Purdue scientist develops method to identify thousands of protein complexes and their location, in one shot
Identifying proteins, the machinery responsible for most of the tasks done in cells, and how they interact with each other is key to improving plants. Using traditional methods, scientists can identify a single protein, which may be one of thousands they want to learn about.
Purdue University research has led to a method for getting at harder-to-reach proteins and identifying thousands of them at one time. The discovery may speed up the ability to understand complex protein interactions and how they control functions such as growth, tolerance to heat and drought, and yield.
Quantitative proteomics is a method to analyze thousands of protein complexes in a single profiling experiment. This has been done only with soluble proteins in the cell that are not attached to a membrane surface.
“About 70 percent of proteins in a plant are associated with membranes. That’s an insoluble pool of proteins with important transport and signaling functions in the cell” said Dan Szymanski, a Purdue professor of Botany and Plant Pathology, whose research was published in the journal Molecular & Cellular Proteomics.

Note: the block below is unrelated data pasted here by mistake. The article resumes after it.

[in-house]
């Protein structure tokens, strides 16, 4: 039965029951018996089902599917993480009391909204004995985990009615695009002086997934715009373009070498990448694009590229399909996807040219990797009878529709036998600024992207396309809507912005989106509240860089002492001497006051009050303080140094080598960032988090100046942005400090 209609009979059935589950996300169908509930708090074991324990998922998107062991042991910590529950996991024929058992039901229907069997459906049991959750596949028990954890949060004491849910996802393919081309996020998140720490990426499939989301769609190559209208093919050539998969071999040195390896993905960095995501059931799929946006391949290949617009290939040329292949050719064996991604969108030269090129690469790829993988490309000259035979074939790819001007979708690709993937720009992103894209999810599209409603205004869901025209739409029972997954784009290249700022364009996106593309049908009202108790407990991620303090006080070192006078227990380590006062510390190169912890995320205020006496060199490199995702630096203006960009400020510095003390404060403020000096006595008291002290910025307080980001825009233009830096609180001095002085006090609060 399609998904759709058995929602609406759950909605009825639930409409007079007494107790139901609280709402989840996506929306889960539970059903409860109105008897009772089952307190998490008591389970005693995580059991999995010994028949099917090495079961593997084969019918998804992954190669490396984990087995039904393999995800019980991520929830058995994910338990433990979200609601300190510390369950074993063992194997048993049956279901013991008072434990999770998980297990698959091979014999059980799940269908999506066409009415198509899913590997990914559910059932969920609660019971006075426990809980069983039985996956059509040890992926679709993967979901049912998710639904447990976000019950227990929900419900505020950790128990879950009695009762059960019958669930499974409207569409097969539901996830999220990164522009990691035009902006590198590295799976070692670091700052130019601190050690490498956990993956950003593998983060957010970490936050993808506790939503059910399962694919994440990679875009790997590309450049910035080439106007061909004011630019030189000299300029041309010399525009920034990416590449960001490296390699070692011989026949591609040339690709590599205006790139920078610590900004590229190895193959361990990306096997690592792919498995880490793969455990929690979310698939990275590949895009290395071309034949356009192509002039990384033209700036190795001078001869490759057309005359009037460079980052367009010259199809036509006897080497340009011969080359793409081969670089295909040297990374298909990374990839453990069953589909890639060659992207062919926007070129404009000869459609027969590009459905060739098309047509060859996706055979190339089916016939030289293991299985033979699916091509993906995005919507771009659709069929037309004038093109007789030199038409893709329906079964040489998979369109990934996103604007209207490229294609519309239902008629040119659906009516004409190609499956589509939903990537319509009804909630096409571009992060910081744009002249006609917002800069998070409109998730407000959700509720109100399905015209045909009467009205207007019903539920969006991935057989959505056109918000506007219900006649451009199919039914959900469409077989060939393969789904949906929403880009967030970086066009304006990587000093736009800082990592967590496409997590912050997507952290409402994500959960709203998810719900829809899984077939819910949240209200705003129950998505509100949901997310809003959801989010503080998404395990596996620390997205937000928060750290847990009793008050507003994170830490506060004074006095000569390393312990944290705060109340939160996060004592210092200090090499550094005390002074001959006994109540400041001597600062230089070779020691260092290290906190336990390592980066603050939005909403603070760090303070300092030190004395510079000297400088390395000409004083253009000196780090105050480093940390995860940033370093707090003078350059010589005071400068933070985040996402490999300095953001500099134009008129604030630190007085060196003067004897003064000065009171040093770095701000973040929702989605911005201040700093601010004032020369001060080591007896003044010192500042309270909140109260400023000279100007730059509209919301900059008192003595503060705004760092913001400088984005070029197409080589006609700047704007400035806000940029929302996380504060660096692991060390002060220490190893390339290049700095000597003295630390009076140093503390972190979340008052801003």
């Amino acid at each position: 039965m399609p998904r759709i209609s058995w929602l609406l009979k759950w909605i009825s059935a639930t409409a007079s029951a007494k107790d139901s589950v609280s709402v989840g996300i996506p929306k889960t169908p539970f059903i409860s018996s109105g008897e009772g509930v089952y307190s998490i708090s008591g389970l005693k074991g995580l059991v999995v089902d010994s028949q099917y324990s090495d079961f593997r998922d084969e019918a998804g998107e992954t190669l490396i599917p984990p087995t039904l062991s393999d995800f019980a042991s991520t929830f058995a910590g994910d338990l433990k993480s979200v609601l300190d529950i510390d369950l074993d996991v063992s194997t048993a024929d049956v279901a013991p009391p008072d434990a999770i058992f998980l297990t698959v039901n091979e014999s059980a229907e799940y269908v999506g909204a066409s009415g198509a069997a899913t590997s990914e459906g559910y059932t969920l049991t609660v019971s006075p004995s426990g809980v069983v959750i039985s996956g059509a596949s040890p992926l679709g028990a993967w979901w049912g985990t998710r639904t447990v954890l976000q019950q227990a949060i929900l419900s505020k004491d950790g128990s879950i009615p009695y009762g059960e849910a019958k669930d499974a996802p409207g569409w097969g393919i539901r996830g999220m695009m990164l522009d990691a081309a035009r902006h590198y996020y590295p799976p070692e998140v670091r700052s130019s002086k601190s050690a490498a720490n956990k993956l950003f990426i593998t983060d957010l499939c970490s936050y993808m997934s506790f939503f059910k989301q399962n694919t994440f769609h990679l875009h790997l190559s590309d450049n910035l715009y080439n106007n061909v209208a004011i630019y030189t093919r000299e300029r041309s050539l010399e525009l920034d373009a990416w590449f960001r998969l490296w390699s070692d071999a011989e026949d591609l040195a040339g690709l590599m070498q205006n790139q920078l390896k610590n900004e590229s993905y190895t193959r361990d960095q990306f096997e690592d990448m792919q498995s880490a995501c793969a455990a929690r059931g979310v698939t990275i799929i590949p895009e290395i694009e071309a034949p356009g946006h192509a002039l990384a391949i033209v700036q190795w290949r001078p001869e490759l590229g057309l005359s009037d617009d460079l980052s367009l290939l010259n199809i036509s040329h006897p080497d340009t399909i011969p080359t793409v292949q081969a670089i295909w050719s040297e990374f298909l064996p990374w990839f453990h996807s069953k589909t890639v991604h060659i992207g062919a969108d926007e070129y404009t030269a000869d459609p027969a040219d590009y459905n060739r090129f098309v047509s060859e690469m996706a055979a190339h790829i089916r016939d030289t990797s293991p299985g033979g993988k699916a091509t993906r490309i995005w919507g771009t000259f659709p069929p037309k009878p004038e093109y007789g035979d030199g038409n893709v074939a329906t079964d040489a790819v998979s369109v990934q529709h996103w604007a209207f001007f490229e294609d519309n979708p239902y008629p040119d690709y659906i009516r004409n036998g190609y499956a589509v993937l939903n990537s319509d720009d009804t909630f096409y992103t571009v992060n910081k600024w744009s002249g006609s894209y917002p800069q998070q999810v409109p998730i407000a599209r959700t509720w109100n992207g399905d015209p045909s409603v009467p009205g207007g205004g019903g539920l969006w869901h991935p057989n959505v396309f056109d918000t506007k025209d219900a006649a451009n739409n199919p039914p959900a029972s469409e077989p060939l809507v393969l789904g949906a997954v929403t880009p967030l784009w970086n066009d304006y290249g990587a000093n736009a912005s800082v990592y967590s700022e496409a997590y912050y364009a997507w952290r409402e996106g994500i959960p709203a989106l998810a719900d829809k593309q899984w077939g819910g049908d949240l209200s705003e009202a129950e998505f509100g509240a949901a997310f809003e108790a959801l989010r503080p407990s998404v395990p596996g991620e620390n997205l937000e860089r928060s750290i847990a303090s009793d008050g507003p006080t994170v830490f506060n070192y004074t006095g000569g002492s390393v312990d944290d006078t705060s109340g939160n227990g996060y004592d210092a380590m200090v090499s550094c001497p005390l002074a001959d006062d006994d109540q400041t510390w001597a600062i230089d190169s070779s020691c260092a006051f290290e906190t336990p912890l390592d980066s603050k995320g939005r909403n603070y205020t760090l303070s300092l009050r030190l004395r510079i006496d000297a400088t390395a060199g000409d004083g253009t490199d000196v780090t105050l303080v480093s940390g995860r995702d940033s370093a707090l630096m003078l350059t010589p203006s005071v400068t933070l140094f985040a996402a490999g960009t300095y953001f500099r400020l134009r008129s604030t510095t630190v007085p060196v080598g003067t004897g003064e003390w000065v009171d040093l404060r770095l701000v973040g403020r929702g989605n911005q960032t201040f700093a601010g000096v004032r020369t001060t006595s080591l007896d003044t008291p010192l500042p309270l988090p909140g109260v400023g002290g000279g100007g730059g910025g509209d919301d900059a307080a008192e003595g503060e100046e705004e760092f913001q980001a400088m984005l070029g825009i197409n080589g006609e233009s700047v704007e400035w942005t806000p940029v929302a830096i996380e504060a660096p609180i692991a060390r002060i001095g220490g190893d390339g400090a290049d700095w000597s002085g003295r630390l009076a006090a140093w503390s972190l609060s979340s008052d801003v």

Szymanski and his graduate student Zach McBride used detergents to solubilize those proteins. The method makes them identifiable and quantifiable without degrading their protein structures.
The researchers were able to identify hundreds of large protein complexes — through a process called label-free proteomics. The approach measures native proteins from the cell using mass spectrometry and does not require antibodies to quantify the amount of a protein.
Identifying hundreds or thousands of protein complexes in parallel is key to understanding the how complex functions in the plant are controlled. The location of a protein in the plant cell, as well as the proteins that it binds to, will alter that protein’s function.
“In cells, thousands of protein complexes work in a coordinated way to allow the plant to grow and adapt to changing environmental conditions. This method will allow us to analzye how protein complexes function as part of an adaptable network. ” Szymanski said.
Szymanski said he plans to study how protein complexes and plant growth change in response to challenging environmental conditions.
By Brian Wallheimer